The terrain of Nagar is extremely mountainous, which provided a certain degree of protection against invading forces. The highest mountain is the 7,788 m (25,551 ft) Mount Rakaposhi, south of the town of Nagar. The Karakoram Highway crosses Nagar, connecting Pakistan with China via the Khunjerab Pass. The road follows the Hunza river for some distance through Nagar and into the Hunza region. According to local languages Nagar Valley divided into two parts. Nagar Shinaki and Nagar Burosho.
Villages of Nagar
Villages in Nagar Shinaki
- Chalt Paeen Valley
- Chalt Bala Velly
- Akbarabad Valley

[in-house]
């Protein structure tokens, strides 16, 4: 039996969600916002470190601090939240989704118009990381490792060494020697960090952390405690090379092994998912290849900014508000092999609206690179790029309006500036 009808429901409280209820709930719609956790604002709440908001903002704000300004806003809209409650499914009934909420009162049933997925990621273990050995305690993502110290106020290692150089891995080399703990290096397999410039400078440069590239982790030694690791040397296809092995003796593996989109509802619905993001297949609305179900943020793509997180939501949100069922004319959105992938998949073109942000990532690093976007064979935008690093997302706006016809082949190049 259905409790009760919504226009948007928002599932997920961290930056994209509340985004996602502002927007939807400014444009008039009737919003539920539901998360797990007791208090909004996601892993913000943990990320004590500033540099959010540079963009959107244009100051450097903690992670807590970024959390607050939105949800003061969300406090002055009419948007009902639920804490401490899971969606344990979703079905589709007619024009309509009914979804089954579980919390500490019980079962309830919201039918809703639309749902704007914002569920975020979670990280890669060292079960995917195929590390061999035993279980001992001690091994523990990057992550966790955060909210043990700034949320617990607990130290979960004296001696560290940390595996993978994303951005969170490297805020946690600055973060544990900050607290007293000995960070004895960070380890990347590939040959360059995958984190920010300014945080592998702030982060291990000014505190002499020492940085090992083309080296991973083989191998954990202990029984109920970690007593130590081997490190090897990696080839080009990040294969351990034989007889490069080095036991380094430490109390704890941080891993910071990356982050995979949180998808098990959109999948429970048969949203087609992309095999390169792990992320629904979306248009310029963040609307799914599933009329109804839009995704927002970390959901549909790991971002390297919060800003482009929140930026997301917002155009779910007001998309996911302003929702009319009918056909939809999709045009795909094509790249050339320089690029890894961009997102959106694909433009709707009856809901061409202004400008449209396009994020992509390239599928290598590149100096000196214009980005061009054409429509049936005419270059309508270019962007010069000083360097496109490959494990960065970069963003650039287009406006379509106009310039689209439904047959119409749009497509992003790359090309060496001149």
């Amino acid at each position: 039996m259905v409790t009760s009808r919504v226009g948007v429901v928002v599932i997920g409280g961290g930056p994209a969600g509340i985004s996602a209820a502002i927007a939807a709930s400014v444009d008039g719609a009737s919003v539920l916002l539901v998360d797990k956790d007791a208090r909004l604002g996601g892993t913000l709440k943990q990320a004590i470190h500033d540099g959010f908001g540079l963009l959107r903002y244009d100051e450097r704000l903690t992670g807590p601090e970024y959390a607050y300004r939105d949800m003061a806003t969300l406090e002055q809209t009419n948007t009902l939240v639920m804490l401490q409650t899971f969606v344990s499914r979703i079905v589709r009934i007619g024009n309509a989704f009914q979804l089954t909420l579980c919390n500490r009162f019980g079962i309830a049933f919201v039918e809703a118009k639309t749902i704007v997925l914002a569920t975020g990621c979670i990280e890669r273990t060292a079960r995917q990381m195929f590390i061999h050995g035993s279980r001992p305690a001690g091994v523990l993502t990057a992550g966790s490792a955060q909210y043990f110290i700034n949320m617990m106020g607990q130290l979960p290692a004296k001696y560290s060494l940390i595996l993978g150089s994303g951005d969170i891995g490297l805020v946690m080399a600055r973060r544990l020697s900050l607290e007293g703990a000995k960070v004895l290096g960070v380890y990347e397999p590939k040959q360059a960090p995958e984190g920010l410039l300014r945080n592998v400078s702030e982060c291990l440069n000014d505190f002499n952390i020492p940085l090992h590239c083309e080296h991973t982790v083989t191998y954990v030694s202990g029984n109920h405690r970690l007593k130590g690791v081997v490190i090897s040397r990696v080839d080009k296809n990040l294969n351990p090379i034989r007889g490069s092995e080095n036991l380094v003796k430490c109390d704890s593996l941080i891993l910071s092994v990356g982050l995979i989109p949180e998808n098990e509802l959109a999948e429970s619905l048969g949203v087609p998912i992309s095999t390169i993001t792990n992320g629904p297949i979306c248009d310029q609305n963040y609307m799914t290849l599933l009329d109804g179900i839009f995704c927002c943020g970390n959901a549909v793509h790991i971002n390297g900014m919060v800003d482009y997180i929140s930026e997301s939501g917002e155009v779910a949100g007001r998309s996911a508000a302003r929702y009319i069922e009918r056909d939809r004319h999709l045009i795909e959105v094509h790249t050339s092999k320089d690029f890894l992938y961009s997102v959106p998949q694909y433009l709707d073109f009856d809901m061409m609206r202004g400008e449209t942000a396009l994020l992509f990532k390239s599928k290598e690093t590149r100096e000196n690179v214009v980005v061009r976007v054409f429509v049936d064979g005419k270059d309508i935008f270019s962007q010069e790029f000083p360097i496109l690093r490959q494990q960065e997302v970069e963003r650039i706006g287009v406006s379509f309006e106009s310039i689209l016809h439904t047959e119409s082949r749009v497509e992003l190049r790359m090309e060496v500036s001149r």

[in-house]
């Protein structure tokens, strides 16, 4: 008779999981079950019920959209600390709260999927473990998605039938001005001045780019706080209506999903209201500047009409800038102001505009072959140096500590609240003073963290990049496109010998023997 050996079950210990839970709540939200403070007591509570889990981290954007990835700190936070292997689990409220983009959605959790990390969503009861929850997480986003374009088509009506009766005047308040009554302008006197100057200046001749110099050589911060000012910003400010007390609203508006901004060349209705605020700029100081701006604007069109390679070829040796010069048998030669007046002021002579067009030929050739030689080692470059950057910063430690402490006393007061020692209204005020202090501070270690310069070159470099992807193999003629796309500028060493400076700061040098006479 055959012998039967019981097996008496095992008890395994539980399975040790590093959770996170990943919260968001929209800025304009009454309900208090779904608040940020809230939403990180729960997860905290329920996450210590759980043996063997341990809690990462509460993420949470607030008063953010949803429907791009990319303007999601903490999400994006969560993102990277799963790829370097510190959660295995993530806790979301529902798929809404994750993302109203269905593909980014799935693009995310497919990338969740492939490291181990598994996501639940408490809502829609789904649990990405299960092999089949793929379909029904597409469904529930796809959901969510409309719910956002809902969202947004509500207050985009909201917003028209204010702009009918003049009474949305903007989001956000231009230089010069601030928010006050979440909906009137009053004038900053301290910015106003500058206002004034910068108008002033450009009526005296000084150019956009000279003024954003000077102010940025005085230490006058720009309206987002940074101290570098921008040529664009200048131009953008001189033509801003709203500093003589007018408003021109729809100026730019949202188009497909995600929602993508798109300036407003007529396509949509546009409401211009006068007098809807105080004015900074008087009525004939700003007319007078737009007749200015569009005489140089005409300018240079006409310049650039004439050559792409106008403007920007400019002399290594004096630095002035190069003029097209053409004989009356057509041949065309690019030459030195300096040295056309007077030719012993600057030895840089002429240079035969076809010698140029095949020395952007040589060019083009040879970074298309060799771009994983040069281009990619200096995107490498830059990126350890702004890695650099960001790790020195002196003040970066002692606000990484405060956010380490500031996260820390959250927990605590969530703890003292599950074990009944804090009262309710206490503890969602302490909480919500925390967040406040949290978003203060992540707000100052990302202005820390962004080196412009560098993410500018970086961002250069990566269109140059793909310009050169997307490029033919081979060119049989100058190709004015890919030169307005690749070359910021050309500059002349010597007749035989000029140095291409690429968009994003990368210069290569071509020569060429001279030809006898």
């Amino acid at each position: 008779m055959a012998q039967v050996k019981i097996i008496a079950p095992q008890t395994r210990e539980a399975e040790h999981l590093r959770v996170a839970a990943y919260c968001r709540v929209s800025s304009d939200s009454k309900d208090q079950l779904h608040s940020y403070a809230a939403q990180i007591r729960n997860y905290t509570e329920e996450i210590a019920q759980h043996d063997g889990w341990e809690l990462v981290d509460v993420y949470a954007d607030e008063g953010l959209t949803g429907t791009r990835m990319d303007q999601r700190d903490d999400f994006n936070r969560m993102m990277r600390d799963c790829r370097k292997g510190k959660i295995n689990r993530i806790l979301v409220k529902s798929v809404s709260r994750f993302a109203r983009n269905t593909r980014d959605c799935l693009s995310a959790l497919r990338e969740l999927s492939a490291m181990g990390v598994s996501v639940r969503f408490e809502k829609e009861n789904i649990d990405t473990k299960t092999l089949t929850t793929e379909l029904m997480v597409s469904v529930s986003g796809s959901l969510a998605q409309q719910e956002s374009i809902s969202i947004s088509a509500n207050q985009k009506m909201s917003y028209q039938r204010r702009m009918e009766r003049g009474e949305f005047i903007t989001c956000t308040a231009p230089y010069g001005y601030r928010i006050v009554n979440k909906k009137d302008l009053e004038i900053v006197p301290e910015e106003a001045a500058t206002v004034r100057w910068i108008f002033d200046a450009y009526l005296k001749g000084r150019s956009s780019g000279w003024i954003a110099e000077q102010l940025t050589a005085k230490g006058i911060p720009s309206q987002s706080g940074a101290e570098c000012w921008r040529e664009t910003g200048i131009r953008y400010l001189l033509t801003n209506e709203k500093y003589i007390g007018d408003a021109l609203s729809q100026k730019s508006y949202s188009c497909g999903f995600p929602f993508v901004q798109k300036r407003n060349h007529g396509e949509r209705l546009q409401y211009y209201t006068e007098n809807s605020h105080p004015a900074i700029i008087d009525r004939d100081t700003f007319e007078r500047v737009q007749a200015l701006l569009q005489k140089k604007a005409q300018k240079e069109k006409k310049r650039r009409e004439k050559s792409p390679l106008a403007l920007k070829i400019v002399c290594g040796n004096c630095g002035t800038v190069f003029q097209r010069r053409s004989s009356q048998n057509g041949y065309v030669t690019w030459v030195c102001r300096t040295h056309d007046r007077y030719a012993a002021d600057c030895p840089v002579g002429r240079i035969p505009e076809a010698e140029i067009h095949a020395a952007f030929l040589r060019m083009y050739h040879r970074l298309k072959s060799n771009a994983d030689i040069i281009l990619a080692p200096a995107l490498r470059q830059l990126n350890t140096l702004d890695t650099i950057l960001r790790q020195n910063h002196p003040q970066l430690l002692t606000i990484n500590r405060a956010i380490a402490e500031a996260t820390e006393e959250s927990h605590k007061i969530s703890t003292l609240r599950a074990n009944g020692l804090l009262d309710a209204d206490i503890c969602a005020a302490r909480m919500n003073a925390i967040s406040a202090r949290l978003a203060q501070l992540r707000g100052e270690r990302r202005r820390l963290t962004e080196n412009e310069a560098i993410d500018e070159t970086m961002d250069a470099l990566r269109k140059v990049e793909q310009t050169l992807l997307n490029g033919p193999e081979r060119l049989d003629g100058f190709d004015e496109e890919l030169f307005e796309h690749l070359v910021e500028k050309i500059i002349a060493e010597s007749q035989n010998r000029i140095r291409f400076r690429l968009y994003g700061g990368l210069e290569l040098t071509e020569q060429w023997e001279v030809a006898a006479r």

- Sonikot Valley
- Bar Valley
- Chaprote Valley
- Rabat valley
- Budalas valley
- Sikandarabad Valley
- Jafarabad Valley
- Nilt Valley
- Thol Valley
- Masot Valley
- Ghulmet Valley
- Yal Valley
- Pissan Valley
- Minapin Valley
Villages in Nagar Burosho
- Miachar Valley
- Dadimal Valley
- Phakker Valley
- Hakuchar Valley
- Shayar Valley
- Askurdas Valley
- Sumayar Valley
- Nagar Khas Valley
- Hoper Valley
- Hisper Valley
The Nagar villages are mainly populated by farmers, hunters and fishermen.
- Muhammad Ismail Tehseen, Buroshall Say Nagar Tak ka Safar, Syed Yahya Shah, Brushal ke Qabail, both in Urdu, available in Municipal library at Gilgit
- Ben Cahoon, WorldStatesmen.org. "Pakistan Princely States". Retrieved 2016-09-20.
- Ibrahim Shahid, Sunni and Shia groups sign peace deal in Gilgit, Daily Times (Pakistan), Sunday 20 February 2005
- Mohammad Ismail Nashad, Buroshall say Nagar Tek Ka Safar
- Syed Mohammad Yahya Shah, Rasala Buroshall
- E. F. Knight, Zafar Hayat Paul, Where the Three Empires Meet